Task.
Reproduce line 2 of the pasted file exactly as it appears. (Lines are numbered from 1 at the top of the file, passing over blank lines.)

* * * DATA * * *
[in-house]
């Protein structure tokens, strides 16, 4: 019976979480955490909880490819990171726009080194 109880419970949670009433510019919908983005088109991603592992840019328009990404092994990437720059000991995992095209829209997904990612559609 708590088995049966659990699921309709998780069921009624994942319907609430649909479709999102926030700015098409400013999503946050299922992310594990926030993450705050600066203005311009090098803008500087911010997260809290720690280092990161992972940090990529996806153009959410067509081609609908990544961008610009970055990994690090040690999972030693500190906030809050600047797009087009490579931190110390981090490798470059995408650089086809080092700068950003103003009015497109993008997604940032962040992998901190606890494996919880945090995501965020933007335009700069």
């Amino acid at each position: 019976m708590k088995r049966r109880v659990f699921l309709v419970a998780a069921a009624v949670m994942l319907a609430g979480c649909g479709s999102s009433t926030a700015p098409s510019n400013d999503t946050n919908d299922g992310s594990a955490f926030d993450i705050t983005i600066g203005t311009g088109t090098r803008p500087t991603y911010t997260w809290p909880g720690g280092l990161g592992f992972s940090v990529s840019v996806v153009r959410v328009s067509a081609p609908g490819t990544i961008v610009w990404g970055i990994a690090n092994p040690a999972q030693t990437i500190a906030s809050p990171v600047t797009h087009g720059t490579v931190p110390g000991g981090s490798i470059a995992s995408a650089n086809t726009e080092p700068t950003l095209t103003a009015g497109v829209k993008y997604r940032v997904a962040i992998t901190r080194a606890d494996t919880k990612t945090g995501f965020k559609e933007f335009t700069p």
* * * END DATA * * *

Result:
């Protein structure tokens, strides 16, 4: 019976979480955490909880490819990171726009080194 109880419970949670009433510019919908983005088109991603592992840019328009990404092994990437720059000991995992095209829209997904990612559609 708590088995049966659990699921309709998780069921009624994942319907609430649909479709999102926030700015098409400013999503946050299922992310594990926030993450705050600066203005311009090098803008500087911010997260809290720690280092990161992972940090990529996806153009959410067509081609609908990544961008610009970055990994690090040690999972030693500190906030809050600047797009087009490579931190110390981090490798470059995408650089086809080092700068950003103003009015497109993008997604940032962040992998901190606890494996919880945090995501965020933007335009700069």